Hotter temperature due to climate change and biological factors have been pushing several animals and plants toward the poles in search of a suitable condition where they can survive, grow and reproduce. In North America, this movement is northward. However, there are some species which can not thrive in the north. One such species is Sugar Maple tree. Known for its breathtaking fall foliage and sweet maple syrup, these Sugar maple trees have been threatened by the rising temperature due to global warming and climate change. In recent years, we have not only seen a drastic decline in their population but also the sweetness of the syrup has reduced significantly.
Sugar maple or Acer saccharum, a deciduous tree, is found in Canada and the United States of America, relies heavily on cold winters for its growth. Most of these trees grow in temperate forests which are located between tropical and boreal regions, in the tropic region. As the temperature continues to rise, the Sugar maple trees are expected to move further north in the boreal regions. However, recent studies show that this movement toward north would not favour the Sugar maple tree because of difference in the soil type and microbes in the boreal forests which is not conducive to their growth.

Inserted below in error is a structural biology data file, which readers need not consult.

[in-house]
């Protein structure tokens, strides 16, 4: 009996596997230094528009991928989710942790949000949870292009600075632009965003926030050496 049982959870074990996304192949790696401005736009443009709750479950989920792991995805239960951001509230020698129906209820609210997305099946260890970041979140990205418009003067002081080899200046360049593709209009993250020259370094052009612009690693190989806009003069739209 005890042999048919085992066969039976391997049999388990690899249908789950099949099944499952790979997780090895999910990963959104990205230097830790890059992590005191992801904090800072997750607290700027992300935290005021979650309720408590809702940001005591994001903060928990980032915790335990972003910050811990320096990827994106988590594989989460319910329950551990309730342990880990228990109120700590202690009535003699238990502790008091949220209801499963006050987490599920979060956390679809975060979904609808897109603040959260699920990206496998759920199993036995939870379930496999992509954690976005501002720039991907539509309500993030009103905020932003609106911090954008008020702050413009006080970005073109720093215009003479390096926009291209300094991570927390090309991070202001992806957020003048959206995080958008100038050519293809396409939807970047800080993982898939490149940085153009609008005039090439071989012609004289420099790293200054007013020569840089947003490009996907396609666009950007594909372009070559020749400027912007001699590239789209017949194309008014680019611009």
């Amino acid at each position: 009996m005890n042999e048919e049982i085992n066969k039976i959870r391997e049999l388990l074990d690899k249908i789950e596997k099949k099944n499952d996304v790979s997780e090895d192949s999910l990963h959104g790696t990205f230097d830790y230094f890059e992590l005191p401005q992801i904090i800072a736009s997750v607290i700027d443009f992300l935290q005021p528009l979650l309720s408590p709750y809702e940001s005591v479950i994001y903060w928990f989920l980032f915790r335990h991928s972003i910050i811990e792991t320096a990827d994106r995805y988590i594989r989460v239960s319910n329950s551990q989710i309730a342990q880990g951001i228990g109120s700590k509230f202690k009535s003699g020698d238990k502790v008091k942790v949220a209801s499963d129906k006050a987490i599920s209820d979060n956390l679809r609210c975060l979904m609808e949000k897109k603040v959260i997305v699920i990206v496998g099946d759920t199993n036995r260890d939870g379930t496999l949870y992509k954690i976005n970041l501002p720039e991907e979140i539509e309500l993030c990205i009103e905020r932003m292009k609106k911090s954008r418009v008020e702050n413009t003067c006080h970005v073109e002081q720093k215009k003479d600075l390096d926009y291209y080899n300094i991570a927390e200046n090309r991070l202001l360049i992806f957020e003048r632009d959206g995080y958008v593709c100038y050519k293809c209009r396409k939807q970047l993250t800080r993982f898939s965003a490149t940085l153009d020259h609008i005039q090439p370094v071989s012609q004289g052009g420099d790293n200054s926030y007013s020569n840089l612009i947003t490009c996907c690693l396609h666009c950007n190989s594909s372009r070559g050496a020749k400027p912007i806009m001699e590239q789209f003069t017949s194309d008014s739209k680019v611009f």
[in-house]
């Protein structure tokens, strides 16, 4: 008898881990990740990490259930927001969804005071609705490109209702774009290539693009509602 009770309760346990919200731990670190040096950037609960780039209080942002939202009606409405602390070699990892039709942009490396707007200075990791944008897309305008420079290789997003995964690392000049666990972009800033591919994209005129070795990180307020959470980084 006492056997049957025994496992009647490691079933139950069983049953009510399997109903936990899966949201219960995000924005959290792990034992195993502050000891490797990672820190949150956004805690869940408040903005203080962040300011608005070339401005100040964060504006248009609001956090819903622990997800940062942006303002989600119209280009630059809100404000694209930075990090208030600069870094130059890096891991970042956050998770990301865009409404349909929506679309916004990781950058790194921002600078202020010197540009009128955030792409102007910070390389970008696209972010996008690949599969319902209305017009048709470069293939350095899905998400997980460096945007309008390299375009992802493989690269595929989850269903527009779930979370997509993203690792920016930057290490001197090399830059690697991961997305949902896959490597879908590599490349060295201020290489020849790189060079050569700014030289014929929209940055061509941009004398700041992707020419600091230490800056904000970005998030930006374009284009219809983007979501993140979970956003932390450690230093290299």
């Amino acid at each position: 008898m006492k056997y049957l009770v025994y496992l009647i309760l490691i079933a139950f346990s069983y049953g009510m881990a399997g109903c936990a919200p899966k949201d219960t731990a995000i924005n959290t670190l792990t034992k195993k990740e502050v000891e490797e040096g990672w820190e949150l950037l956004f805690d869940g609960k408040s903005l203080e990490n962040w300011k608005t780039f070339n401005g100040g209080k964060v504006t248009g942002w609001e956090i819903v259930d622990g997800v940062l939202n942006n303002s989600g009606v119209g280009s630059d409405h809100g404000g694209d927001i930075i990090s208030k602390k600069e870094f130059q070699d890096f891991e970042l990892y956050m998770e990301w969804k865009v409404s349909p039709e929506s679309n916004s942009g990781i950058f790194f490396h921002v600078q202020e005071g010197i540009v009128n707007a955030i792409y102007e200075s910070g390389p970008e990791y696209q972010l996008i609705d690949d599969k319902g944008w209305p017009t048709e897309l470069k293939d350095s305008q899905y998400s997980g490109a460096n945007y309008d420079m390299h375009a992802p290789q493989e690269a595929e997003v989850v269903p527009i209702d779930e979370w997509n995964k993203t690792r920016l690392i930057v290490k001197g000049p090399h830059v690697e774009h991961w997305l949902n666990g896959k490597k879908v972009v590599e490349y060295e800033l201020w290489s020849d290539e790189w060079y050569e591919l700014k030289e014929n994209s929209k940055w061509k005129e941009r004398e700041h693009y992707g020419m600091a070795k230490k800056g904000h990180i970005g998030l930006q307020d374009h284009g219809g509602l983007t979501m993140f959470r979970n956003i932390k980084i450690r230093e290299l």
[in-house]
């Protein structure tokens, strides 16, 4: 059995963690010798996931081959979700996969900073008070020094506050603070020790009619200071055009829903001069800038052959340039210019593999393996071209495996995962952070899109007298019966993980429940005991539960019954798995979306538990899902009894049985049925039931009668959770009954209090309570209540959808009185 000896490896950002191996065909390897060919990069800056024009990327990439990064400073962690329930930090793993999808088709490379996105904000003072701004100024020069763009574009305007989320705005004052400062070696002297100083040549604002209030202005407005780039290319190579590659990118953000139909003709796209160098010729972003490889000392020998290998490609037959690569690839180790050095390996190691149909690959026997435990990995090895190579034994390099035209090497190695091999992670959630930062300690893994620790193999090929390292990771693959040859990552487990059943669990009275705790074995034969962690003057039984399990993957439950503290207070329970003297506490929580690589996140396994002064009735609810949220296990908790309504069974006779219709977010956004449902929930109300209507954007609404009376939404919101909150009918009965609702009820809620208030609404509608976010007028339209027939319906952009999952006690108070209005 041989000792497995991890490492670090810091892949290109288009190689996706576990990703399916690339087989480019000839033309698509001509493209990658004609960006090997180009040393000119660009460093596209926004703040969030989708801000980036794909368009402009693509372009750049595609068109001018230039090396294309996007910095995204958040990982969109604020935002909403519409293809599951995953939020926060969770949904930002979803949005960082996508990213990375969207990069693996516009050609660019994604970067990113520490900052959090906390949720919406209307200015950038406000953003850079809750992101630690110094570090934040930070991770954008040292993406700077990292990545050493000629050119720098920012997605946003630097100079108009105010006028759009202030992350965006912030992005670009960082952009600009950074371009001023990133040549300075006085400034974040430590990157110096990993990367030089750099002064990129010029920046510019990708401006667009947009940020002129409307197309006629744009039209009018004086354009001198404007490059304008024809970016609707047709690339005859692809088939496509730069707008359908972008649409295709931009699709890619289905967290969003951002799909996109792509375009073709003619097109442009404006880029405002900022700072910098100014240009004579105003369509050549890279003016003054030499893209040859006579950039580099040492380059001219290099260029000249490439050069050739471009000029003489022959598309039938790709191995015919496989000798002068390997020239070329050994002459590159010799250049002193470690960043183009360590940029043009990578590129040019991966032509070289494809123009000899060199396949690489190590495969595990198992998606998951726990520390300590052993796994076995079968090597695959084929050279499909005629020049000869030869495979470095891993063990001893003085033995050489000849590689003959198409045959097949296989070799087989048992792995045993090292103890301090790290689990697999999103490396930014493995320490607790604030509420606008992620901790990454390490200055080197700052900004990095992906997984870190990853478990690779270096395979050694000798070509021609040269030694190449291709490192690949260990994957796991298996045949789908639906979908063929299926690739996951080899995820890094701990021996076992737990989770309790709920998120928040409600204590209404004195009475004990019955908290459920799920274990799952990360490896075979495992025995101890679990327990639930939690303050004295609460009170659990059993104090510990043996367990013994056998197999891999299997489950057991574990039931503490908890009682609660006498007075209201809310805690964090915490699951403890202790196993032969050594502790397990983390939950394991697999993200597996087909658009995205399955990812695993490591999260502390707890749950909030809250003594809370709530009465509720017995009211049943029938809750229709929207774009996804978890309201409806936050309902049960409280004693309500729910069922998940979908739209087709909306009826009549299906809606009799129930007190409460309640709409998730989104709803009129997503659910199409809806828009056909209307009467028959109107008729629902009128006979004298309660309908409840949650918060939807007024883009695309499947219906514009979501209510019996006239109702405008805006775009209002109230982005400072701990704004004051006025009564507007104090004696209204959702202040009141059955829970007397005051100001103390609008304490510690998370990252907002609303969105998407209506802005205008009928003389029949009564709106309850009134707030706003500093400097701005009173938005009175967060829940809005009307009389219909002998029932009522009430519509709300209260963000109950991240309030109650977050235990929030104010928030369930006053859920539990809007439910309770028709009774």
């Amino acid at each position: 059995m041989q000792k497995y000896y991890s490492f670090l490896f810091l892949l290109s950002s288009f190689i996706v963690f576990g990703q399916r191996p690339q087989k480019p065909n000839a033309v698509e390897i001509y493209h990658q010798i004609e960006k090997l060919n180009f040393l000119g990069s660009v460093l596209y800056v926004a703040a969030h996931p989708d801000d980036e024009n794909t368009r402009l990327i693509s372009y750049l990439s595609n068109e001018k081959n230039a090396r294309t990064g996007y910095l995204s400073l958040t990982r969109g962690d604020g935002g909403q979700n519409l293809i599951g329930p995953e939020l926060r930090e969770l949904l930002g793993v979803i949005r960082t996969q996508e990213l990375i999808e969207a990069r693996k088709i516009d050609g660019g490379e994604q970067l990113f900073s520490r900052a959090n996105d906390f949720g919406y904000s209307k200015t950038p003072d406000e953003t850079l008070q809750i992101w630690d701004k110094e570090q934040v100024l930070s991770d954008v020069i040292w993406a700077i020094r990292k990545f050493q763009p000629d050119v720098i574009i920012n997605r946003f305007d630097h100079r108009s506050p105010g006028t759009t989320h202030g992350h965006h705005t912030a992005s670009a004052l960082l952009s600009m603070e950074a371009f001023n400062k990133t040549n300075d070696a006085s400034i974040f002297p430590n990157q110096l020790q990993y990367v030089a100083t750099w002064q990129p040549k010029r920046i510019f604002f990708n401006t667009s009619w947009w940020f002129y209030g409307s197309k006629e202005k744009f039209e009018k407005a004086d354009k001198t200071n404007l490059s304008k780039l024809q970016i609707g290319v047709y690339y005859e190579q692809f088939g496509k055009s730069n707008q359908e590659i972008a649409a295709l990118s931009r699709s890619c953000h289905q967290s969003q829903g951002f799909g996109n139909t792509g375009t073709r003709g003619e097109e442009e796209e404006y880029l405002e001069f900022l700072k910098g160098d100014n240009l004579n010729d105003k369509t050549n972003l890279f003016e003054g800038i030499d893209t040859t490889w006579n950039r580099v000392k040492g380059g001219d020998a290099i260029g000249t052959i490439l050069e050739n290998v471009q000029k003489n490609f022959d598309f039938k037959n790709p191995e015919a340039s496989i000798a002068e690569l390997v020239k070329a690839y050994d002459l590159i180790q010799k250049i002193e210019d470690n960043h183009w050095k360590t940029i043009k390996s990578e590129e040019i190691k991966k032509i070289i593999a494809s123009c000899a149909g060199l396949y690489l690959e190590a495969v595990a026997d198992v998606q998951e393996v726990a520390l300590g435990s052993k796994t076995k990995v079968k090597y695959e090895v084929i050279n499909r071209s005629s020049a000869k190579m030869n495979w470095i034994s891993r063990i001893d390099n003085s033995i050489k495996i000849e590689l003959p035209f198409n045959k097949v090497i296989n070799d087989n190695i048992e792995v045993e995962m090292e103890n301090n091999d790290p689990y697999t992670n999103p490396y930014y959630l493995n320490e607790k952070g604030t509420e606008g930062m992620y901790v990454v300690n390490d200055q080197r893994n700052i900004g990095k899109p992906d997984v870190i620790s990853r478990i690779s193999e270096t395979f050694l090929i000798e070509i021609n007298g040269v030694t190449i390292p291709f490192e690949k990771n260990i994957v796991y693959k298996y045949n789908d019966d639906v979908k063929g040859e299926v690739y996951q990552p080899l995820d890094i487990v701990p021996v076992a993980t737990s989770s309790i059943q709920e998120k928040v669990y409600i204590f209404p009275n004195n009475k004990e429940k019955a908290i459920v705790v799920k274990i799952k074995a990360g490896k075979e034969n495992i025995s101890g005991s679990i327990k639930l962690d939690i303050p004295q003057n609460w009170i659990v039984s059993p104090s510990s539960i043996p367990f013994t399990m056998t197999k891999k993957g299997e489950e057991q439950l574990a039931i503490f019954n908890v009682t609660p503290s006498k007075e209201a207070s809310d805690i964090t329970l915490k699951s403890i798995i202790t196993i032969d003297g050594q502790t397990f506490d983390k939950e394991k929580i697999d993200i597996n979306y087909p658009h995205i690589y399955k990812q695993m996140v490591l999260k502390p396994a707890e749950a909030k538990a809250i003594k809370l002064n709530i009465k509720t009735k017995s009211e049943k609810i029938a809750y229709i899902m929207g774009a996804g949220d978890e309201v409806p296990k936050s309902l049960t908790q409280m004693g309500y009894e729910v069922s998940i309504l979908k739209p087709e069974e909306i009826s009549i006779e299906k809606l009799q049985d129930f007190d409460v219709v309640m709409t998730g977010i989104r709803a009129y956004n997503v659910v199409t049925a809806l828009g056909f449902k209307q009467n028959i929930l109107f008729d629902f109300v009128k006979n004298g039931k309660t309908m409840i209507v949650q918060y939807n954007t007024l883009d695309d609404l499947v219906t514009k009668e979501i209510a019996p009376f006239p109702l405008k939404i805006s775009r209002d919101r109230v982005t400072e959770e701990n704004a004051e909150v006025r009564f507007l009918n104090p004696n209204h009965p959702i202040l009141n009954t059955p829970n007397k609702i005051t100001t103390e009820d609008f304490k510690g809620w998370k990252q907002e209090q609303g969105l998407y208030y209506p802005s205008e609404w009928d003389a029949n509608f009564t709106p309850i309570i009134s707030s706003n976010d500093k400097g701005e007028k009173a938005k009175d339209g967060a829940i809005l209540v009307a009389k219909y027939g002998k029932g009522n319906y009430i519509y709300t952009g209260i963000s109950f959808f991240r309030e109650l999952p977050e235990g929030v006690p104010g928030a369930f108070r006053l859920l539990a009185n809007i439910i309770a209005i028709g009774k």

The soil in the boreal forests has different properties, pH and conductivity. Scientists experimented to see if Sugar Maple trees could thrive in boreal forest soil and the findings were disappointing. They collected soil from temperate and boreal forests to monitor the growth of the trees. It was observed that in boreal forest soil, the growth and survival of the sugar maple trees reduced significantly. The biotic and abiotic factors in the boreal forest soil proved inhospitable for their growth. This would mean in case of extreme climate scenarios when the temperature in the temperate regions becomes too hot to maintain the growth of sugar maple trees, they, unlike other plants, can not adapt and move to the north in boreal forests. This would mean a further decline in their population.
Even today, with the current fluctuating climate conditions, the sugar maple trees population is on the decline. Their foliage colour, too, has changed — the bright red colour of the leaves have been fading due to warmer winters. Other concern is the reduction of sugar content in its syrup. Sugar maple trees have the sap with highest sugar content. In the period between February and April, the sap from these sugar maple trees is extracted and converted into syrup. Approximately, to create a gallon of maple syrup, 40 gallons of maple sap is required. The sugar content depends on freezing winters but in recent years, the snowpack which covers these trees has been shrinking due to rising temperature. This means now more sap is required to create a syrup with the same sugar concentration. As many people in North America depend on these sugar maple trees for their livelihood, climate change will impact them negatively too. Unless we cut down on our greenhouse gases emissions immediately, we might just lose our Sugar maple trees forever.